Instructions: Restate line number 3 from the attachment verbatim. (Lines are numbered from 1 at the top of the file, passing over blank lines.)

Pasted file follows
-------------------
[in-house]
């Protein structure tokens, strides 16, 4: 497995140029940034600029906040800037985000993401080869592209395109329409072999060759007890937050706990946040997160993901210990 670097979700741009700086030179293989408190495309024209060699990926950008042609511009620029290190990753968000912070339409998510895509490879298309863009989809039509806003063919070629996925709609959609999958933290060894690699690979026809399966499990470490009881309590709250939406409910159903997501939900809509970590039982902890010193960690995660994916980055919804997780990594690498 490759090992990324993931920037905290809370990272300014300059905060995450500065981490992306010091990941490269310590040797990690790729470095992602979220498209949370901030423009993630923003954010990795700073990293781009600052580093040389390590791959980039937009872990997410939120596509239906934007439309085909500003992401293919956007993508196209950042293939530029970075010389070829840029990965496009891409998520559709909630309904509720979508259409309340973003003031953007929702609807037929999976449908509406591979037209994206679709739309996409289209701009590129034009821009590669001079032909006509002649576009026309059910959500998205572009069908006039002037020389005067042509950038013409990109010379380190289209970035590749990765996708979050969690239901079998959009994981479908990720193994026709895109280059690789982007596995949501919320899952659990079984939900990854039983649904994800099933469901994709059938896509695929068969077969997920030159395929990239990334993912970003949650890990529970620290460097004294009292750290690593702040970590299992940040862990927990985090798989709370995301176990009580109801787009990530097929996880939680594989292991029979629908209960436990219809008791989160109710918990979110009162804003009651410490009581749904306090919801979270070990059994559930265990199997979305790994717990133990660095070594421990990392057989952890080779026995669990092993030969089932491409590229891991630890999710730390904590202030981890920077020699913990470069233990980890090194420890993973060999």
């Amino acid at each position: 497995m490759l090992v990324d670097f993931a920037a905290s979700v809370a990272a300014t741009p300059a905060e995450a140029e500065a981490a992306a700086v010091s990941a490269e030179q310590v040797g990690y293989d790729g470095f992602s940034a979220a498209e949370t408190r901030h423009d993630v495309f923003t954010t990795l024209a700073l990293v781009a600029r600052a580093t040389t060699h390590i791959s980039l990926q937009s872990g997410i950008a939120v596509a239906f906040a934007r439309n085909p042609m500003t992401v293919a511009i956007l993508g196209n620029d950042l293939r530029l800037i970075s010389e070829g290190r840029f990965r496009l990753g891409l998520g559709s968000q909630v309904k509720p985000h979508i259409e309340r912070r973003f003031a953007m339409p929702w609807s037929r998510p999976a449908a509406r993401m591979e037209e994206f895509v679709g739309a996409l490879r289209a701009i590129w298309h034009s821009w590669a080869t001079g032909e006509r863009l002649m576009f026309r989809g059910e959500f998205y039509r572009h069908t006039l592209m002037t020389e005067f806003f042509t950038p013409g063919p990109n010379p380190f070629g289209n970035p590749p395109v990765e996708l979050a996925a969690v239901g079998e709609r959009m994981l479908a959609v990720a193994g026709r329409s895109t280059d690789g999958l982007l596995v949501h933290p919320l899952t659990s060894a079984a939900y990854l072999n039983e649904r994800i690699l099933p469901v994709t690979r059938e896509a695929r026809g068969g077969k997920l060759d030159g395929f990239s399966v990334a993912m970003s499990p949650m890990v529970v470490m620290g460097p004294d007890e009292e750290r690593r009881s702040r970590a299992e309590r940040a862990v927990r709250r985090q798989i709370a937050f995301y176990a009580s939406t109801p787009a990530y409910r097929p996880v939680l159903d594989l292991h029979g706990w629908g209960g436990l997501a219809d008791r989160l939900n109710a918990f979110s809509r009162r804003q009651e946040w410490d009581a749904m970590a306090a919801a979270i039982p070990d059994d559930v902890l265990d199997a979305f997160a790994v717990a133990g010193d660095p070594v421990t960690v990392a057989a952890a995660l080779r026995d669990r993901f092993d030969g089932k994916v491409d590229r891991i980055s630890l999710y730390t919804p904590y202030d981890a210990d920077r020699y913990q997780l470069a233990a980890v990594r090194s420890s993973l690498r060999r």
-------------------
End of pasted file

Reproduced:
């Amino acid at each position: 497995m490759l090992v990324d670097f993931a920037a905290s979700v809370a990272a300014t741009p300059a905060e995450a140029e500065a981490a992306a700086v010091s990941a490269e030179q310590v040797g990690y293989d790729g470095f992602s940034a979220a498209e949370t408190r901030h423009d993630v495309f923003t954010t990795l024209a700073l990293v781009a600029r600052a580093t040389t060699h390590i791959s980039l990926q937009s872990g997410i950008a939120v596509a239906f906040a934007r439309n085909p042609m500003t992401v293919a511009i956007l993508g196209n620029d950042l293939r530029l800037i970075s010389e070829g290190r840029f990965r496009l990753g891409l998520g559709s968000q909630v309904k509720p985000h979508i259409e309340r912070r973003f003031a953007m339409p929702w609807s037929r998510p999976a449908a509406r993401m591979e037209e994206f895509v679709g739309a996409l490879r289209a701009i590129w298309h034009s821009w590669a080869t001079g032909e006509r863009l002649m576009f026309r989809g059910e959500f998205y039509r572009h069908t006039l592209m002037t020389e005067f806003f042509t950038p013409g063919p990109n010379p380190f070629g289209n970035p590749p395109v990765e996708l979050a996925a969690v239901g079998e709609r959009m994981l479908a959609v990720a193994g026709r329409s895109t280059d690789g999958l982007l596995v949501h933290p919320l899952t659990s060894a079984a939900y990854l072999n039983e649904r994800i690699l099933p469901v994709t690979r059938e896509a695929r026809g068969g077969k997920l060759d030159g395929f990239s399966v990334a993912m970003s499990p949650m890990v529970v470490m620290g460097p004294d007890e009292e750290r690593r009881s702040r970590a299992e309590r940040a862990v927990r709250r985090q798989i709370a937050f995301y176990a009580s939406t109801p787009a990530y409910r097929p996880v939680l159903d594989l292991h029979g706990w629908g209960g436990l997501a219809d008791r989160l939900n109710a918990f979110s809509r009162r804003q009651e946040w410490d009581a749904m970590a306090a919801a979270i039982p070990d059994d559930v902890l265990d199997a979305f997160a790994v717990a133990g010193d660095p070594v421990t960690v990392a057989a952890a995660l080779r026995d669990r993901f092993d030969g089932k994916v491409d590229r891991i980055s630890l999710y730390t919804p904590y202030d981890a210990d920077r020699y913990q997780l470069a233990a980890v990594r090194s420890s993973l690498r060999r």